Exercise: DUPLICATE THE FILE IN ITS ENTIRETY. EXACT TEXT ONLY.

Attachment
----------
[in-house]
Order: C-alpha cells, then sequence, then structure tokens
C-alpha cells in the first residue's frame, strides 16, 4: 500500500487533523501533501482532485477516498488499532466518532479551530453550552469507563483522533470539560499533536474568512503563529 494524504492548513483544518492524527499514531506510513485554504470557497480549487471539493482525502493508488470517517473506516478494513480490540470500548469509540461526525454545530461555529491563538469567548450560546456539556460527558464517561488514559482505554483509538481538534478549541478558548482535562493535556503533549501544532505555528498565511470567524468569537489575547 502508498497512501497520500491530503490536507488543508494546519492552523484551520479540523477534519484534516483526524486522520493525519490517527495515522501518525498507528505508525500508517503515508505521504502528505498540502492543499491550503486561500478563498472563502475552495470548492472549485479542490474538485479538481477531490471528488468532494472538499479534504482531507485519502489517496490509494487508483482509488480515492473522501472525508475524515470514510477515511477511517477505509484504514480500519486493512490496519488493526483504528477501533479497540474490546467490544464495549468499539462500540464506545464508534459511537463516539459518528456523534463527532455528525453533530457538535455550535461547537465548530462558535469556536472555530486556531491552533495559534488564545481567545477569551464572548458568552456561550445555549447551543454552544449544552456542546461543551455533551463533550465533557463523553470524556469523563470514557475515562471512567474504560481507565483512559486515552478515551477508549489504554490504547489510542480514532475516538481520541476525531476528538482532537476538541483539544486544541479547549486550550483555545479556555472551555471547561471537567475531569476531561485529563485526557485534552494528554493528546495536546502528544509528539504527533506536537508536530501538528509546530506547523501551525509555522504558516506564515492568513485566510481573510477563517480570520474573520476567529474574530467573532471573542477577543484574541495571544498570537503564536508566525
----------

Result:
[in-house]
Order: C-alpha cells, then sequence, then structure tokens
C-alpha cells in the first residue's frame, strides 16, 4: 500500500487533523501533501482532485477516498488499532466518532479551530453550552469507563483522533470539560499533536474568512503563529 494524504492548513483544518492524527499514531506510513485554504470557497480549487471539493482525502493508488470517517473506516478494513480490540470500548469509540461526525454545530461555529491563538469567548450560546456539556460527558464517561488514559482505554483509538481538534478549541478558548482535562493535556503533549501544532505555528498565511470567524468569537489575547 502508498497512501497520500491530503490536507488543508494546519492552523484551520479540523477534519484534516483526524486522520493525519490517527495515522501518525498507528505508525500508517503515508505521504502528505498540502492543499491550503486561500478563498472563502475552495470548492472549485479542490474538485479538481477531490471528488468532494472538499479534504482531507485519502489517496490509494487508483482509488480515492473522501472525508475524515470514510477515511477511517477505509484504514480500519486493512490496519488493526483504528477501533479497540474490546467490544464495549468499539462500540464506545464508534459511537463516539459518528456523534463527532455528525453533530457538535455550535461547537465548530462558535469556536472555530486556531491552533495559534488564545481567545477569551464572548458568552456561550445555549447551543454552544449544552456542546461543551455533551463533550465533557463523553470524556469523563470514557475515562471512567474504560481507565483512559486515552478515551477508549489504554490504547489510542480514532475516538481520541476525531476528538482532537476538541483539544486544541479547549486550550483555545479556555472551555471547561471537567475531569476531561485529563485526557485534552494528554493528546495536546502528544509528539504527533506536537508536530501538528509546530506547523501551525509555522504558516506564515492568513485566510481573510477563517480570520474573520476567529474574530467573532471573542477577543484574541495571544498570537503564536508566525